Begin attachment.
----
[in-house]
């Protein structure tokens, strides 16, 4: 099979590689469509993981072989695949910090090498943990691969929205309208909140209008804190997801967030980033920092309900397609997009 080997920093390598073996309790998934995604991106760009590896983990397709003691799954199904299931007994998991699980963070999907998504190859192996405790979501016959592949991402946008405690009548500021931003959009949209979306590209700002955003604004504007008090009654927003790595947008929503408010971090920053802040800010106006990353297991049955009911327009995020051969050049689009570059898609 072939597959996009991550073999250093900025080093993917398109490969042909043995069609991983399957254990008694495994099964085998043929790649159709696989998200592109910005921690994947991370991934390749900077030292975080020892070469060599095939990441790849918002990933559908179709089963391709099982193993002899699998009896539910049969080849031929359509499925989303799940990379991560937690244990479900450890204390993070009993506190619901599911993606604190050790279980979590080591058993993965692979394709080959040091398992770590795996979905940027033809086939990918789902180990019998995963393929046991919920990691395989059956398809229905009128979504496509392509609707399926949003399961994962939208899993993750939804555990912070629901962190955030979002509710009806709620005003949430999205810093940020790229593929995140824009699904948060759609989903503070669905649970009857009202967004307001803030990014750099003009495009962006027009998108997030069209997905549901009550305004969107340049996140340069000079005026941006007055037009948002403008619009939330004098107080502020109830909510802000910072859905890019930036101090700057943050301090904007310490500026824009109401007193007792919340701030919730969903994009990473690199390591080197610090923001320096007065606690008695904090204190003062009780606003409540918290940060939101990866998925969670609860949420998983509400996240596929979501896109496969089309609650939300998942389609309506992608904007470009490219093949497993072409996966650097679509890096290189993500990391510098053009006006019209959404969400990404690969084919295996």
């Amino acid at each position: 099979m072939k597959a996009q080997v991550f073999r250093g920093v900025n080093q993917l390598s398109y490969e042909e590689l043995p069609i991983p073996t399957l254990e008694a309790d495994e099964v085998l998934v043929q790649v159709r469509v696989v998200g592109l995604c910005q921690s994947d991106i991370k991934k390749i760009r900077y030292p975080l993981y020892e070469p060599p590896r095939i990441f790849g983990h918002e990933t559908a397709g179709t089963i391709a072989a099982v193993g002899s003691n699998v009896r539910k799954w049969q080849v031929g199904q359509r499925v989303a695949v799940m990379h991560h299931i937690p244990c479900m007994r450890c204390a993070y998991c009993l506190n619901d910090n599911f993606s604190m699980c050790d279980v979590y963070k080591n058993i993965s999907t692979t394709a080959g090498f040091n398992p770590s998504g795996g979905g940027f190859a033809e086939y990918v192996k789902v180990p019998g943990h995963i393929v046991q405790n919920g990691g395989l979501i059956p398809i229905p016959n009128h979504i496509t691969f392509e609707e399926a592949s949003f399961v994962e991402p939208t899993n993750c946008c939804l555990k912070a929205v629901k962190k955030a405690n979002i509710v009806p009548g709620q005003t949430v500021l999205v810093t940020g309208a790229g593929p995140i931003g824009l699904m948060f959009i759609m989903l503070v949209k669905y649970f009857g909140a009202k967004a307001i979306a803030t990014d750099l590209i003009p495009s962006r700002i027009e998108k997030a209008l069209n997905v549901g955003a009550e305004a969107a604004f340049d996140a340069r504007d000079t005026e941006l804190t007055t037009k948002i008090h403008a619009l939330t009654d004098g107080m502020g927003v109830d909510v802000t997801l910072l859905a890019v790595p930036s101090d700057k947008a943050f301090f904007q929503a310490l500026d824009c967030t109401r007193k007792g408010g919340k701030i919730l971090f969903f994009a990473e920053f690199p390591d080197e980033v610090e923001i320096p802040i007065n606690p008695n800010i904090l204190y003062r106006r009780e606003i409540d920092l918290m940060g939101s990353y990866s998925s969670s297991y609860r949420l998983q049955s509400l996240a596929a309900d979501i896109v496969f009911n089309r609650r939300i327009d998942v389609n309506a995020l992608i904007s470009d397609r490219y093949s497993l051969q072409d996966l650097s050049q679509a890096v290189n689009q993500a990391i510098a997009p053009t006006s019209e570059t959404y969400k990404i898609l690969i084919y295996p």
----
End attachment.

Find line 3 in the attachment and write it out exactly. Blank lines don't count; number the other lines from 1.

């Amino acid at each position: 099979m072939k597959a996009q080997v991550f073999r250093g920093v900025n080093q993917l390598s398109y490969e042909e590689l043995p069609i991983p073996t399957l254990e008694a309790d495994e099964v085998l998934v043929q790649v159709r469509v696989v998200g592109l995604c910005q921690s994947d991106i991370k991934k390749i760009r900077y030292p975080l993981y020892e070469p060599p590896r095939i990441f790849g983990h918002e990933t559908a397709g179709t089963i391709a072989a099982v193993g002899s003691n699998v009896r539910k799954w049969q080849v031929g199904q359509r499925v989303a695949v799940m990379h991560h299931i937690p244990c479900m007994r450890c204390a993070y998991c009993l506190n619901d910090n599911f993606s604190m699980c050790d279980v979590y963070k080591n058993i993965s999907t692979t394709a080959g090498f040091n398992p770590s998504g795996g979905g940027f190859a033809e086939y990918v192996k789902v180990p019998g943990h995963i393929v046991q405790n919920g990691g395989l979501i059956p398809i229905p016959n009128h979504i496509t691969f392509e609707e399926a592949s949003f399961v994962e991402p939208t899993n993750c946008c939804l555990k912070a929205v629901k962190k955030a405690n979002i509710v009806p009548g709620q005003t949430v500021l999205v810093t940020g309208a790229g593929p995140i931003g824009l699904m948060f959009i759609m989903l503070v949209k669905y649970f009857g909140a009202k967004a307001i979306a803030t990014d750099l590209i003009p495009s962006r700002i027009e998108k997030a209008l069209n997905v549901g955003a009550e305004a969107a604004f340049d996140a340069r504007d000079t005026e941006l804190t007055t037009k948002i008090h403008a619009l939330t009654d004098g107080m502020g927003v109830d909510v802000t997801l910072l859905a890019v790595p930036s101090d700057k947008a943050f301090f904007q929503a310490l500026d824009c967030t109401r007193k007792g408010g919340k701030i919730l971090f969903f994009a990473e920053f690199p390591d080197e980033v610090e923001i320096p802040i007065n606690p008695n800010i904090l204190y003062r106006r009780e606003i409540d920092l918290m940060g939101s990353y990866s998925s969670s297991y609860r949420l998983q049955s509400l996240a596929a309900d979501i896109v496969f009911n089309r609650r939300i327009d998942v389609n309506a995020l992608i904007s470009d397609r490219y093949s497993l051969q072409d996966l650097s050049q679509a890096v290189n689009q993500a990391i510098a997009p053009t006006s019209e570059t959404y969400k990404i898609l690969i084919y295996p």